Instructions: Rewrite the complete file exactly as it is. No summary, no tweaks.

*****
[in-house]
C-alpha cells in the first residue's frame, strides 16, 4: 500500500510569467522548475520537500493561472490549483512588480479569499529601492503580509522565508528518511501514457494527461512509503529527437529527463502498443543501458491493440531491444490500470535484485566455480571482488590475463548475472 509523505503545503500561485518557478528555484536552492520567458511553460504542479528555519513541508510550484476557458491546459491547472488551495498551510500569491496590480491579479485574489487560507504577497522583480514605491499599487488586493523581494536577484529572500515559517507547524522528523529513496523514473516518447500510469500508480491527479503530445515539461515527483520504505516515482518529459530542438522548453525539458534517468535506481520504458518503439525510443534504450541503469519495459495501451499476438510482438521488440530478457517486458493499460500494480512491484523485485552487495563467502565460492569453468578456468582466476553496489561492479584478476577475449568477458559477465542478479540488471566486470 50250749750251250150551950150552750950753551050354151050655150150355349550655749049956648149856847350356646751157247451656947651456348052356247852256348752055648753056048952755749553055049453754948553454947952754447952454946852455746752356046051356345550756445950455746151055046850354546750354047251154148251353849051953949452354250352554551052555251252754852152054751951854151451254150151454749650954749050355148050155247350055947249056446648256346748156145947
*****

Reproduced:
[in-house]
C-alpha cells in the first residue's frame, strides 16, 4: 500500500510569467522548475520537500493561472490549483512588480479569499529601492503580509522565508528518511501514457494527461512509503529527437529527463502498443543501458491493440531491444490500470535484485566455480571482488590475463548475472 509523505503545503500561485518557478528555484536552492520567458511553460504542479528555519513541508510550484476557458491546459491547472488551495498551510500569491496590480491579479485574489487560507504577497522583480514605491499599487488586493523581494536577484529572500515559517507547524522528523529513496523514473516518447500510469500508480491527479503530445515539461515527483520504505516515482518529459530542438522548453525539458534517468535506481520504458518503439525510443534504450541503469519495459495501451499476438510482438521488440530478457517486458493499460500494480512491484523485485552487495563467502565460492569453468578456468582466476553496489561492479584478476577475449568477458559477465542478479540488471566486470 50250749750251250150551950150552750950753551050354151050655150150355349550655749049956648149856847350356646751157247451656947651456348052356247852256348752055648753056048952755749553055049453754948553454947952754447952454946852455746752356046051356345550756445950455746151055046850354546750354047251154148251353849051953949452354250352554551052555251252754852152054751951854151451254150151454749650954749050355148050155247350055947249056446648256346748156145947